First, let me clarify that it is not an RFID chip that is implanted, but rather a transponder. The chip is the brains of an RFID device, but it alone does nothing. It must be connected to a radio antenna in order to function.
An RFID transponder—a chip with antennas attached—is placed in a small glass capsule a little larger than a grain of rice, and is inserted into a special hypodermic needle, enabling it to be injected under a person’s skin. The transponder can then be read from within a foot or so.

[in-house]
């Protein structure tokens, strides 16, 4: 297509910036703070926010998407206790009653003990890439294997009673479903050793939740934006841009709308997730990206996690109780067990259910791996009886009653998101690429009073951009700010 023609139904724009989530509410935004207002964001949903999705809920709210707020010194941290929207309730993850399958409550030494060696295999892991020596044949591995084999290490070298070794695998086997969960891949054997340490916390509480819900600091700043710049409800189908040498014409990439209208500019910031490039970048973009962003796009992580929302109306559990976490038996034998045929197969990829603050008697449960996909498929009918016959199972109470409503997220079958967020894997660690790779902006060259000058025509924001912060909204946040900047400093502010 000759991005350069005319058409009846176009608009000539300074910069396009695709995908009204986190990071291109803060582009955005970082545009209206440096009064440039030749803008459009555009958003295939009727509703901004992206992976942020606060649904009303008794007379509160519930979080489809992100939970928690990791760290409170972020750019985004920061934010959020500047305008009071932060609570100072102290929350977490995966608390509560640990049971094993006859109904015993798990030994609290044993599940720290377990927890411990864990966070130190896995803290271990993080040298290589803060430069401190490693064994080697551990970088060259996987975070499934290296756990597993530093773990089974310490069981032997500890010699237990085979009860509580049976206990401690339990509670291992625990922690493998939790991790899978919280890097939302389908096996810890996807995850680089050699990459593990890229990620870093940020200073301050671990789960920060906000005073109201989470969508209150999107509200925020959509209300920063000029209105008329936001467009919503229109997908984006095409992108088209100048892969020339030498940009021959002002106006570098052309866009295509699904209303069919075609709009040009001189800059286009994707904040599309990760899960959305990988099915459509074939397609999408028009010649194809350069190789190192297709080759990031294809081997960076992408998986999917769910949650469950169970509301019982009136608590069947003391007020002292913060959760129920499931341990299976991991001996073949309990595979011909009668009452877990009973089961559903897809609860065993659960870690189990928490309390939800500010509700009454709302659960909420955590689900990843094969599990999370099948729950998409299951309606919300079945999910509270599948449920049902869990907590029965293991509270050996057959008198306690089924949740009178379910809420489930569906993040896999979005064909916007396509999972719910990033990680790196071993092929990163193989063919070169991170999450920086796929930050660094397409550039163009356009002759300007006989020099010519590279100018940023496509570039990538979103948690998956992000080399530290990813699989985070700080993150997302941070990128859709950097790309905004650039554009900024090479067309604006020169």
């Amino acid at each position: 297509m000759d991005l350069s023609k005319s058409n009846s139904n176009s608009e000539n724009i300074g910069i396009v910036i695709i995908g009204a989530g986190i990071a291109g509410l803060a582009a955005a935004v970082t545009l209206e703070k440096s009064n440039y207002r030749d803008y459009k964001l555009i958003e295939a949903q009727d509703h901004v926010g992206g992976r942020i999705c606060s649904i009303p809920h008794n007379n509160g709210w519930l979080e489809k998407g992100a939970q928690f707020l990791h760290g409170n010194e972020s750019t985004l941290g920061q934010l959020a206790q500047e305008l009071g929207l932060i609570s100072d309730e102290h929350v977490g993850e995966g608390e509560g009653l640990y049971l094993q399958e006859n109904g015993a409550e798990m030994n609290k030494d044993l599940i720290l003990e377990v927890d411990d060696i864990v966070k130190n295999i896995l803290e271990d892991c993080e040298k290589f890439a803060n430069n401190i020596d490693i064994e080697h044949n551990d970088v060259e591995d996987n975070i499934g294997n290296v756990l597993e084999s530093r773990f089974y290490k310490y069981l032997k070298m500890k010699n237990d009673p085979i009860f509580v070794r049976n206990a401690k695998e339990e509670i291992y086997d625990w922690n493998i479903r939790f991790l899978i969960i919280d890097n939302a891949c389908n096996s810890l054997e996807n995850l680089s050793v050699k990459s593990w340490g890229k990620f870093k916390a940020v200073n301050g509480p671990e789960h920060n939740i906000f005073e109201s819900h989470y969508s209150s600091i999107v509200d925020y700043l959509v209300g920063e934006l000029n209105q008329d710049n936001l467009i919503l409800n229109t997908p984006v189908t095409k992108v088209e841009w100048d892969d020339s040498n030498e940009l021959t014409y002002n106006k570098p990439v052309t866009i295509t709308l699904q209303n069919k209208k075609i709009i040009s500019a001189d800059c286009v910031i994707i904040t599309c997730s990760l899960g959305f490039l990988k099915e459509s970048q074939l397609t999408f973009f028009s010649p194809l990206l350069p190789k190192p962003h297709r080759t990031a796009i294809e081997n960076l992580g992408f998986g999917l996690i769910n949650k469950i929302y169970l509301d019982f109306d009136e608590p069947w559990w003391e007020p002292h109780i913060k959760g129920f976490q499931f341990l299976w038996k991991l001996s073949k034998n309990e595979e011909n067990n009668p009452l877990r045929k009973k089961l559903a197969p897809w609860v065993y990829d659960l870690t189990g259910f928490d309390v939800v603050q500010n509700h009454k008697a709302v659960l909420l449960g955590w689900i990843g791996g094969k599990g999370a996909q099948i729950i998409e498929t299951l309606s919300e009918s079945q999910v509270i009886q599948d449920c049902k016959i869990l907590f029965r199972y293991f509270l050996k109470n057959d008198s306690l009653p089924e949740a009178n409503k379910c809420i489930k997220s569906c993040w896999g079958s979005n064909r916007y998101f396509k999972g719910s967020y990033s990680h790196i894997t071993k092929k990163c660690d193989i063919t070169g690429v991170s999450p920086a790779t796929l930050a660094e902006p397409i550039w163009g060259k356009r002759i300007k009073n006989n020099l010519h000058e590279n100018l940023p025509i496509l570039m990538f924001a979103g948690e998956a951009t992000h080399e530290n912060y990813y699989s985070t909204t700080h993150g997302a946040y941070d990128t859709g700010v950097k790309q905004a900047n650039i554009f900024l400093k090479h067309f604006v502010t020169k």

VeriChip was the leading provider of implantable RFID transponders (see Insurer Running VeriChip Trial, VeriChip Launches IPO, Alzheimer’s Care Center to Carry Out VeriChip Pilot, VeriChip’s VeriTrace Platform Sees Sales Boost and VeriChip Markets Its Implantable RFID Tags and Services Direct to Consumers). However, the company merged with Steel Vault Corp., and a new entity was formed in November 2009, known as PositiveID Corp.
—Mark Roberti, Founder and Editor, RFID Journal
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